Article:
The City of Ripon could be looking at a new corporate yard.
The facility at 339 Doak Boulevard lacks the necessary room for expansion not to mention accommodating room for the current staff.
“The corporate yard has many deficiencies,” said City Administrator Kevin Werner at the Oct. 8 workshop discussion on the Corporate Yard Preliminary Design. “Originally, there was a conservation of taking the existing site and expanding on it.”
According to Public Works Director Ted Johnston, the corporate yard was built in 1976 with two bays, a small office, breakroom and a facility for small engine work.
There were seven employees back then for a town with a population hovering around 3,500.
Ripon’s current population is 16,613 – the Bulletin reported last May – with growth within the next 10 years projected at 20,000.
The corporate yard has 28 full-time and six part-time employees. “Staff and equipment have outgrown the facility,” Johnston said.
He added: “Through the years, the building has been widened to accommodate the growing staff, but it still lacks the proper sanitary and maintenance needs for a facility.”
Enter Eric Wohle of LDA Partners & Architects.
He was recently hired to put together a design and costs for a new facility.
“In reviewing the current space, there’s not much room for current staff or growth,” said Wohle at the session held prior to the Ripon City Council meeting. “It is not worth putting money into an existing building that will still be functionally obsolete.”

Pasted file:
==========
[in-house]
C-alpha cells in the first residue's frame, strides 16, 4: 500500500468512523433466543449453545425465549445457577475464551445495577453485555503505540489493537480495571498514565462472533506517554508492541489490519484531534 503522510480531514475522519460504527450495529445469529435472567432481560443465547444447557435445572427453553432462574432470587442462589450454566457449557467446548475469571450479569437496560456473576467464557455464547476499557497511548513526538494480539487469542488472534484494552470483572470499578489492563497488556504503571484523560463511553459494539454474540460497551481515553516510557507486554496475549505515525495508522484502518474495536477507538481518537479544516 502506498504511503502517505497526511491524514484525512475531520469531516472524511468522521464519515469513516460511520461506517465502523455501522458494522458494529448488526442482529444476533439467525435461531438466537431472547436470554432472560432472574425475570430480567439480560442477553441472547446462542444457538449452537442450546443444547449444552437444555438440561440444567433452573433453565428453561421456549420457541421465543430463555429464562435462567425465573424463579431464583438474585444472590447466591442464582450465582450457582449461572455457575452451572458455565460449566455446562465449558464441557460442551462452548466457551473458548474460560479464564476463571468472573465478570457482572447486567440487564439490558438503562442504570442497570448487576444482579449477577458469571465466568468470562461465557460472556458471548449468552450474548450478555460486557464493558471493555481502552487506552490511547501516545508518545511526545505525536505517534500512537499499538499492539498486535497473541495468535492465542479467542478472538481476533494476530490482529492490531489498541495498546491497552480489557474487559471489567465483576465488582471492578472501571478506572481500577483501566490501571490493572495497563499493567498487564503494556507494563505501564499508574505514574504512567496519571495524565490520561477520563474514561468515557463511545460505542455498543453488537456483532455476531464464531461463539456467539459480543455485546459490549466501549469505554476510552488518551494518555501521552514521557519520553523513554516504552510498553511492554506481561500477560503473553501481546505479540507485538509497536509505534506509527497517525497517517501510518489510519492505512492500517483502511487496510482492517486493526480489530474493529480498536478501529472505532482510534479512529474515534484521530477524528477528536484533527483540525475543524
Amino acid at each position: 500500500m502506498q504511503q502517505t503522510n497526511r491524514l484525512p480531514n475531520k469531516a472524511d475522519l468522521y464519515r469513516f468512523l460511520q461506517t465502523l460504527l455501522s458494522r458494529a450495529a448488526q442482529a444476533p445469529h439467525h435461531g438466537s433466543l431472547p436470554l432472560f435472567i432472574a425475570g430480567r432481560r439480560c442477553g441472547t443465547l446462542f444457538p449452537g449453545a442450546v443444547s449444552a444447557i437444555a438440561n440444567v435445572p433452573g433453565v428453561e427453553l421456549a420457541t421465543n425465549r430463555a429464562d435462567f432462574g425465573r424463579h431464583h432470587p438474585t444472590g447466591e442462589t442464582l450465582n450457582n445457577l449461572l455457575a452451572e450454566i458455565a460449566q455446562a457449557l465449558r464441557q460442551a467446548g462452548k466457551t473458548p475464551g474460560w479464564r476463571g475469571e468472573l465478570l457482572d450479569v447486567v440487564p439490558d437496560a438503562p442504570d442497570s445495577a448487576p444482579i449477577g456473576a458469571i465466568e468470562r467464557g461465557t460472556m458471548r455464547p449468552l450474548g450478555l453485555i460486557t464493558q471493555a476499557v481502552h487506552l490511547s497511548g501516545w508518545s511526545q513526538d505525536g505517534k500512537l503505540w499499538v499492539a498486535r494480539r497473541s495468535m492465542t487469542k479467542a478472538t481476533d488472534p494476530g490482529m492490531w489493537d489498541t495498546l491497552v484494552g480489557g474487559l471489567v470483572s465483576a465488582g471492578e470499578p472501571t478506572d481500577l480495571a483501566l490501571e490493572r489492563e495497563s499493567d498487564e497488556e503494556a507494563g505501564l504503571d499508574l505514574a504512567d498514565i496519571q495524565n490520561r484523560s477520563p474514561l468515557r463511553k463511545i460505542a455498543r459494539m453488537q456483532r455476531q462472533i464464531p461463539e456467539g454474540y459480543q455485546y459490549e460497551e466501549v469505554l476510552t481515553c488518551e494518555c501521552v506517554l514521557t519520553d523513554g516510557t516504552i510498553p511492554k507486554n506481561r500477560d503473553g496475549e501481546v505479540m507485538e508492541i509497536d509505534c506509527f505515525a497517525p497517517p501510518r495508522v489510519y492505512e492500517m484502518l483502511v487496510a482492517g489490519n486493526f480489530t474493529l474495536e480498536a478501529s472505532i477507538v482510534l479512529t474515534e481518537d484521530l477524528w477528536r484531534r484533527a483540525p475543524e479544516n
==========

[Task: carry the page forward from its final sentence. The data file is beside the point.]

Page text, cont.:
He put together a slideshow presentation with a Phase I design consisting of a new operation and maintenance facility.
Wohle also shared a master plan with subsequent phases that could be rolled out in the future as Ripon continues to grow.
As for cost, he estimated the Phase I at $7.5 million – Werner indicated that capital cost for the entire new facility at $42 million not including any AB 1600 allocations otherwise known as development impact fees.
“This is a hefty tag for one facility, but if we wait to build it out in full, we will be waiting a long time,” he said, adding that the city has $700,000 in the corporate yard capital fund. “(Tonight) was about looking at the preliminary design and, from there, costs that can be adjusted once we commit to the design and materials.”
Mayor Leo Zuber and his colleagues agreed that this project is long overdue.
“We asked our Public Works employees to maintain the City to our standards – the space they have to work in is not OK,” Zuber said.
Vice Mayor Jake Parks asked about grant opportunities for this project, with Werner responding about the possibility of transit grants.
“Every year we wait, the costs will go up and the conditions are going to continue to deteriorate,” Zuber said.
Councilman Michael Restuccia made a request to see a timeline.
The budget committee can explore the finances along with input from elected leaders, Werner added.